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Southern Europe Sweats as Extreme Heatwave Sets New Temperature Records




Southern Europe is grappling with a second extreme heatwave, dubbed “Charon”, following last week’s “Cerberus” wave. The blisteringly high temperatures expected to prevail this week, have rung alarm bells concerning potential wildfires and significant health risks, according to Italian weather forecasters.

Scorching Temperatures across Europe

Areas in Italy, Spain, and Greece have already endured relentless heat for days. The European Space Agency has warned that the heatwave has only just begun, spurred by a high-pressure anticyclone rising from North Africa. These conditions could cause the continent’s temperature record of 48.8 degrees Celsius, set in 2021, to be surpassed.

The heatwave, which is predicted to peak between Monday and Wednesday, is likely to push temperatures beyond 45 degrees Celsius in certain regions of Italy. In response to the upcoming sweltering weather, city authorities in Rome, Florence, and other areas have declared an “extreme” health risk warning anticipating temperatures will spike over 40 degrees Celsius. To handle these harsh conditions, guidance from Italian authorities includes hydrating frequently, eating lighter meals, and steering clear of direct sunlight between the hours of 11 a.m. and 6 p.m.

Spain and Greece are not exempted from this severe heat as their thermometer levels also hit above a roasting 40 degrees Celsius in locations such as Seville, Cordoba, Granada, and Athens. The intense heat has even compelled local authorities to impose a temporary ban on visitors at Athens’ Acropolis during the past weekend.

Heatwave Fuels Wildfires

The escalating heat has led to ideal conditions for wildfires. On the Spanish Canary Island of La Palma, wildfires that started on Saturday have already ravaged 4,650 hectares (11,490 acres), leading to the evacuation of thousands and the destruction of 20 houses. Fires have also been reported in Tenerife, another Canary Island, forcing the evacuation of around 50 people.

In Greece, up to 150 firefighters, 40 fire engines, seven aircraft, and four helicopters have been deployed to control a fire in Kouvaras, approximately 27 km southeast of Athens. Additional wildfires are reported in the Peloponnese and central Greece.

In Italy, a fire prompted the temporary closure of the airport in the city of Catania on the Sicilian island. The fire has since been controlled, but it’s unclear if the region’s high temperatures played a role.

Global Warming Amplifies Heatwaves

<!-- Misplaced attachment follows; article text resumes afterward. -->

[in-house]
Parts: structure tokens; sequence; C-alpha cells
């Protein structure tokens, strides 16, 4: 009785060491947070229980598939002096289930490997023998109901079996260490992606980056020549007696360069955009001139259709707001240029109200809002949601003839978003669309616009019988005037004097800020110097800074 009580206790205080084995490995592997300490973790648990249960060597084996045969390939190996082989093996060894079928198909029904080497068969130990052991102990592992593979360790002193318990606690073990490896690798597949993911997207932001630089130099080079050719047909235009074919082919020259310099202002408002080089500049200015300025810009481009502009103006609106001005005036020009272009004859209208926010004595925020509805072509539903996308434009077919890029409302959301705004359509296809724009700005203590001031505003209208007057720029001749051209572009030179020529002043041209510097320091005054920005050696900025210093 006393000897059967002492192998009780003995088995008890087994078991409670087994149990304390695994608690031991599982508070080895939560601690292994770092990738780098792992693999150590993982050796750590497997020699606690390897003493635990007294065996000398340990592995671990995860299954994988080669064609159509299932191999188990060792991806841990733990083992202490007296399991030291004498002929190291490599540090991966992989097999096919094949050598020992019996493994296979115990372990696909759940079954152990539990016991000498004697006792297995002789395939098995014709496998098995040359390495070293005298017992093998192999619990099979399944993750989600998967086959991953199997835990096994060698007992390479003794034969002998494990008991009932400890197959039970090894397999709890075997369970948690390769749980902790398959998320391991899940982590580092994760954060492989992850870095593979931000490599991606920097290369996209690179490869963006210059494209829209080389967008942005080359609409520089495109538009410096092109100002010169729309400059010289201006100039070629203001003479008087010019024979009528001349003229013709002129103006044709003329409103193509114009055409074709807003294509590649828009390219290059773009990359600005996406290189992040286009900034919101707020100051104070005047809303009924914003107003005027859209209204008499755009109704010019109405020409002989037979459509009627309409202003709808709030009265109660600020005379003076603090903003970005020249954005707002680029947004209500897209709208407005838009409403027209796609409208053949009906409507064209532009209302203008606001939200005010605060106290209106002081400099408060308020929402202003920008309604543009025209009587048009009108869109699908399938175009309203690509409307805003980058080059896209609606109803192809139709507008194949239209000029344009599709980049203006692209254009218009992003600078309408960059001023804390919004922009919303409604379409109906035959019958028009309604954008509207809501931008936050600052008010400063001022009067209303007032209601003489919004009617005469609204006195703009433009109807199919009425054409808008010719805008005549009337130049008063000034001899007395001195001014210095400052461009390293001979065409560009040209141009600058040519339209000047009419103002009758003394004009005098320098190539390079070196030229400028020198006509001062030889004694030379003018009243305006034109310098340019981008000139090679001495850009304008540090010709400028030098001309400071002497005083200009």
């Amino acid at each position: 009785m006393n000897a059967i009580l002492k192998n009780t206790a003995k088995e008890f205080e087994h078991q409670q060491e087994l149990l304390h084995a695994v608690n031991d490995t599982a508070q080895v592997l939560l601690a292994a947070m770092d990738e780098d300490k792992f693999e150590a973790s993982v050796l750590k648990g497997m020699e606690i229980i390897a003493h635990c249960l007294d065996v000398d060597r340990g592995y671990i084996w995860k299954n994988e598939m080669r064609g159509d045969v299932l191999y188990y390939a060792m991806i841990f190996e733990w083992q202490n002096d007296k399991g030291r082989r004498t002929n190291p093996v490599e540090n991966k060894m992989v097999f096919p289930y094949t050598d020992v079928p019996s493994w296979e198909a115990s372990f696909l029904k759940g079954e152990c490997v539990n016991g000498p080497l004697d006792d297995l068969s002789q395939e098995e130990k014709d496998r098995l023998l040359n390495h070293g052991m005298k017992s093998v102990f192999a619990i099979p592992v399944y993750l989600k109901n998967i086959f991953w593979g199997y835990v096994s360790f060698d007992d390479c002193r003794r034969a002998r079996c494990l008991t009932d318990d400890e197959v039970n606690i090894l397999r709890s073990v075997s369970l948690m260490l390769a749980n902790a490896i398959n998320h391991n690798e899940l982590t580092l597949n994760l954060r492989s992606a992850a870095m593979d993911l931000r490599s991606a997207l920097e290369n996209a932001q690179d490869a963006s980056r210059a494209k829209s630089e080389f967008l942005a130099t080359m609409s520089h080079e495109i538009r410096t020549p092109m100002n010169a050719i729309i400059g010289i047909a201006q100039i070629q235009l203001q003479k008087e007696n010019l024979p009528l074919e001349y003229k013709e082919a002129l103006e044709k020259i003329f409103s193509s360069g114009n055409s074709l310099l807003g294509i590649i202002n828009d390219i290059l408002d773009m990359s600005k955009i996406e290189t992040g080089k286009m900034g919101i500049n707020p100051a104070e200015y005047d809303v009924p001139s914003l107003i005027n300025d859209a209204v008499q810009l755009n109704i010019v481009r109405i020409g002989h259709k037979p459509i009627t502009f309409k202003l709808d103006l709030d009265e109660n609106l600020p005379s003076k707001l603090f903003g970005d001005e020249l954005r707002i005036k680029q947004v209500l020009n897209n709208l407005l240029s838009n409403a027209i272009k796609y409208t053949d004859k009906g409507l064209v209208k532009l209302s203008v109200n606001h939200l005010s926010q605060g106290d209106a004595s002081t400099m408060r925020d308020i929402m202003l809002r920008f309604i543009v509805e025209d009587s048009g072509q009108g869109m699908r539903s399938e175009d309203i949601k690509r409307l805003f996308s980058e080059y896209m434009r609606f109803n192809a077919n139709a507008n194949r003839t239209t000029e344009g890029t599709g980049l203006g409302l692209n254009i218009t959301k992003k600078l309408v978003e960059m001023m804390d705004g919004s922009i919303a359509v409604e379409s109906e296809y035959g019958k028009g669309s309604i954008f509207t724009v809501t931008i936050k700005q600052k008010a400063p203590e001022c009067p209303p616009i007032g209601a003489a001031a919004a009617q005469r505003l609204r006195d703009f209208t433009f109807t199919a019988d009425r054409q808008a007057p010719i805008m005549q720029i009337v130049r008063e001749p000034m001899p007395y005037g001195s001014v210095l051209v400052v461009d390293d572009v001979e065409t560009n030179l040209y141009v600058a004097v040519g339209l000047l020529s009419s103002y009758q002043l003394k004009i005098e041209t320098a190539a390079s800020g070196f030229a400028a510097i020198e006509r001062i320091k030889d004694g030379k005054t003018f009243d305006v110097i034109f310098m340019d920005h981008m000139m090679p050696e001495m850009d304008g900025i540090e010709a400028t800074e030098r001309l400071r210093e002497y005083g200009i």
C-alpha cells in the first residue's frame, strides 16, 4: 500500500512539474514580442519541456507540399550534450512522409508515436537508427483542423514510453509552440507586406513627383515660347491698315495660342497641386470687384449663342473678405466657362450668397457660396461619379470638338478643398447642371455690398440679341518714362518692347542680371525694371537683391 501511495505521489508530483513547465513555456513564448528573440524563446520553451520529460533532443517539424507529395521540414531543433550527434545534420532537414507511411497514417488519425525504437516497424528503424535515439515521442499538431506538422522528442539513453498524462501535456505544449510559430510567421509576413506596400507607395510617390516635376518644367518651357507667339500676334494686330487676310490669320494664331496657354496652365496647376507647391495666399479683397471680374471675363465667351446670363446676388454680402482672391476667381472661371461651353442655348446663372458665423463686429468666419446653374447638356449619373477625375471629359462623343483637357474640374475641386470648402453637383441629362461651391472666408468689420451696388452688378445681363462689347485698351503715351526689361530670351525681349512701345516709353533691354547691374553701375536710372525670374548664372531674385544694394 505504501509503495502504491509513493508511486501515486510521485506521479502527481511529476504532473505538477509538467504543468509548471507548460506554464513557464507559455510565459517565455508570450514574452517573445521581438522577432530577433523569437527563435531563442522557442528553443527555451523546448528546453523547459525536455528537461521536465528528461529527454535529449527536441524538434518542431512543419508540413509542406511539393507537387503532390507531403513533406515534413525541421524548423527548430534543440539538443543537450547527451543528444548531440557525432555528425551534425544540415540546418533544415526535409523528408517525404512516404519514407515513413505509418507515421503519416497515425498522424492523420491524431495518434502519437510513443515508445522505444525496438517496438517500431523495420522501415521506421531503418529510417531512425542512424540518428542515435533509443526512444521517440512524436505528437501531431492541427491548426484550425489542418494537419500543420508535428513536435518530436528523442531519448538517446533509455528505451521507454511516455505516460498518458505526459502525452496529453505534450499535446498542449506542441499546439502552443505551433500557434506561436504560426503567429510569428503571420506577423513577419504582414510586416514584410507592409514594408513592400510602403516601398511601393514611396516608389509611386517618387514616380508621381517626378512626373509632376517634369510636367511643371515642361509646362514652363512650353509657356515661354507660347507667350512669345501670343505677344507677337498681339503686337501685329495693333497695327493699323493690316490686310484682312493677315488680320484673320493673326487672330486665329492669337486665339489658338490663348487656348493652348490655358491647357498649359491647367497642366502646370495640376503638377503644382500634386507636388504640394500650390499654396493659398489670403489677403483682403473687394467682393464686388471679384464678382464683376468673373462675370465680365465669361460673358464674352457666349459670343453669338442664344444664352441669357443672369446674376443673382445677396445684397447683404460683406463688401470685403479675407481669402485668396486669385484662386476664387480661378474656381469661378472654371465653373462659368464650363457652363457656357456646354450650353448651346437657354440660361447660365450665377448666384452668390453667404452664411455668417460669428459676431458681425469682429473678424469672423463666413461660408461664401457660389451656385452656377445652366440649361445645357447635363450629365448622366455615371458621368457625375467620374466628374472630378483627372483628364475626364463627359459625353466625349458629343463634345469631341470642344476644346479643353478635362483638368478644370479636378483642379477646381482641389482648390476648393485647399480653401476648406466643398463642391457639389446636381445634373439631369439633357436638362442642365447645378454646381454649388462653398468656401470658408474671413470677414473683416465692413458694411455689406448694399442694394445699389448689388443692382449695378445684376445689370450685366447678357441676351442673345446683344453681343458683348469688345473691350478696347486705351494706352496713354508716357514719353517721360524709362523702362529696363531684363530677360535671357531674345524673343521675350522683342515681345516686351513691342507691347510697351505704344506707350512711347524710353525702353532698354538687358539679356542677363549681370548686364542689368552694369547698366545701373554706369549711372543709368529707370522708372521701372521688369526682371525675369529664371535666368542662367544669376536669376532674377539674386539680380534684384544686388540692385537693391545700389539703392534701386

The escalating climatic crisis implies a possibility of an increase in severe weather conditions, as projected by scientists. The evidence of fossil fuel combustion pushing global temperatures up by 1.2 degrees Celsius compared to pre-industrial times is clear. Beyond Europe, this heat effect is ubiquitous, experienced from the Northwestern regions of China to the Death Valley in California, US.

Records show that last month was the hottest June globally yet witnessed, coinciding with unmatched high sea temperatures and record-breaking low levels of Antarctic ice as per reports from the European Union’s Copernicus Climate Change Service. The first week of July registered itself as the hottest week ever recorded. Christopher Hewitt, who heads climate services at the World Meteorological Organization cautioned that “we are navigating unexplored terrains and should brace for more broken records.

Unprecedented Heatwave’s Health Impact

Health warnings have been prevalent across the Northern Hemisphere due to rising temperatures. In Cyprus, a 90-year-old man reportedly died from heatstroke and three other seniors were hospitalized. Italy’s Health Ministry has sounded a red alert for 16 cities, including Rome, Bologna, and Florence.

In Spain, health risks are a growing concern, particularly in regions where temperatures may reach a staggering 113 degrees. While Greece experienced some respite on Monday, a new heatwave is expected on Thursday.

Visitors and locals alike are taking precautions. From consuming lots of water to wearing hats, they are adopting various measures to shield themselves from the intense heat. “You have to drink lots of water, obviously wear your hat and that’s about it,” advised Jacob Vreunissen, a civil engineer from Cape Town, South Africa.

The escalating temperatures and resulting wildfires serve as a stark reminder of the effects of global warming, causing an upheaval in the regular lives of people and affecting the environment significantly.

Adapting to a Hotter Future

Given the expected rise in both the frequency and severity of heat waves due to climate change, there’s an immediate necessity for societies to adjust. This encompasses mitigating the effects of global warming by cutting down on greenhouse gas emissions, as well as developing strategies to handle growing temperatures. Such methods may involve the creation of structures and cities meant to maintain cooler temperatures, strengthen infrastructure resilience, and modify agricultural practices in favor of those that can withstand higher temperatures.

However, as evidenced by the ongoing heatwave across Europe, we are a long way from being fully equipped for such extreme weather occurrences. Hence it is vital that all – governments, scientists, and ordinary people alike – acknowledge this threat and actively react to it ensuring not just human survival but also the preservation of numerous ecosystems that make Earth uniquely diverse.